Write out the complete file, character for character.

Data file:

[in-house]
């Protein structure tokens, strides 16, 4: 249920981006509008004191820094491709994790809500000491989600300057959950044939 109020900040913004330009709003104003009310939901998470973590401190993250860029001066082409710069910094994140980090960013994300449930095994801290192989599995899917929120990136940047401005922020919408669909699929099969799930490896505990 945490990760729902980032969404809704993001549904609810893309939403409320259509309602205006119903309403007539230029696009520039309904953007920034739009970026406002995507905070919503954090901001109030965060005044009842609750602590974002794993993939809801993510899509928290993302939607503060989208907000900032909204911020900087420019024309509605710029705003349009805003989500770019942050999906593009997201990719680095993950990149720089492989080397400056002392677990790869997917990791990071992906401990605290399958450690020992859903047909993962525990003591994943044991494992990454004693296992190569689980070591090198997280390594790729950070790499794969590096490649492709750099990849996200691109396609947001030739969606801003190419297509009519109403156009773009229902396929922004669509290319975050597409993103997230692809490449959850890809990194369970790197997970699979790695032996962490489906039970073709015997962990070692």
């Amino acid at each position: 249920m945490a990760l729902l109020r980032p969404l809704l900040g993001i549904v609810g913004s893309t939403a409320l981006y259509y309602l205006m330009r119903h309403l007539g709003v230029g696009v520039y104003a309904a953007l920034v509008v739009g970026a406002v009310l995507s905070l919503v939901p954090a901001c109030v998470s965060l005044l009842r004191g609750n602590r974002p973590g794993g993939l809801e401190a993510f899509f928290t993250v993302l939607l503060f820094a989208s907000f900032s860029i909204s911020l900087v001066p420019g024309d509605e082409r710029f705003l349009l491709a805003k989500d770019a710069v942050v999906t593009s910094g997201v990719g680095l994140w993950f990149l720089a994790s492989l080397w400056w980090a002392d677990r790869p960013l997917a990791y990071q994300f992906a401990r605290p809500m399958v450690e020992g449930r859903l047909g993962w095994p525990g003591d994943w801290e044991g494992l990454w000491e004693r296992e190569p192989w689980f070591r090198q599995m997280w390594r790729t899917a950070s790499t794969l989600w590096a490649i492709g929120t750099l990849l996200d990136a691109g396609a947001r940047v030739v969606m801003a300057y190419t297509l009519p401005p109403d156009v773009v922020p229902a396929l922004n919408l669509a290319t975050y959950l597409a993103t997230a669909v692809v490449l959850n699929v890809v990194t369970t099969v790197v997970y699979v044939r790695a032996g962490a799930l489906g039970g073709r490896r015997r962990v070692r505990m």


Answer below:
[in-house]
């Protein structure tokens, strides 16, 4: 249920981006509008004191820094491709994790809500000491989600300057959950044939 109020900040913004330009709003104003009310939901998470973590401190993250860029001066082409710069910094994140980090960013994300449930095994801290192989599995899917929120990136940047401005922020919408669909699929099969799930490896505990 945490990760729902980032969404809704993001549904609810893309939403409320259509309602205006119903309403007539230029696009520039309904953007920034739009970026406002995507905070919503954090901001109030965060005044009842609750602590974002794993993939809801993510899509928290993302939607503060989208907000900032909204911020900087420019024309509605710029705003349009805003989500770019942050999906593009997201990719680095993950990149720089492989080397400056002392677990790869997917990791990071992906401990605290399958450690020992859903047909993962525990003591994943044991494992990454004693296992190569689980070591090198997280390594790729950070790499794969590096490649492709750099990849996200691109396609947001030739969606801003190419297509009519109403156009773009229902396929922004669509290319975050597409993103997230692809490449959850890809990194369970790197997970699979790695032996962490489906039970073709015997962990070692």
């Amino acid at each position: 249920m945490a990760l729902l109020r980032p969404l809704l900040g993001i549904v609810g913004s893309t939403a409320l981006y259509y309602l205006m330009r119903h309403l007539g709003v230029g696009v520039y104003a309904a953007l920034v509008v739009g970026a406002v009310l995507s905070l919503v939901p954090a901001c109030v998470s965060l005044l009842r004191g609750n602590r974002p973590g794993g993939l809801e401190a993510f899509f928290t993250v993302l939607l503060f820094a989208s907000f900032s860029i909204s911020l900087v001066p420019g024309d509605e082409r710029f705003l349009l491709a805003k989500d770019a710069v942050v999906t593009s910094g997201v990719g680095l994140w993950f990149l720089a994790s492989l080397w400056w980090a002392d677990r790869p960013l997917a990791y990071q994300f992906a401990r605290p809500m399958v450690e020992g449930r859903l047909g993962w095994p525990g003591d994943w801290e044991g494992l990454w000491e004693r296992e190569p192989w689980f070591r090198q599995m997280w390594r790729t899917a950070s790499t794969l989600w590096a490649i492709g929120t750099l990849l996200d990136a691109g396609a947001r940047v030739v969606m801003a300057y190419t297509l009519p401005p109403d156009v773009v922020p229902a396929l922004n919408l669509a290319t975050y959950l597409a993103t997230a669909v692809v490449l959850n699929v890809v990194t369970t099969v790197v997970y699979v044939r790695a032996g962490a799930l489906g039970g073709r490896r015997r962990v070692r505990m």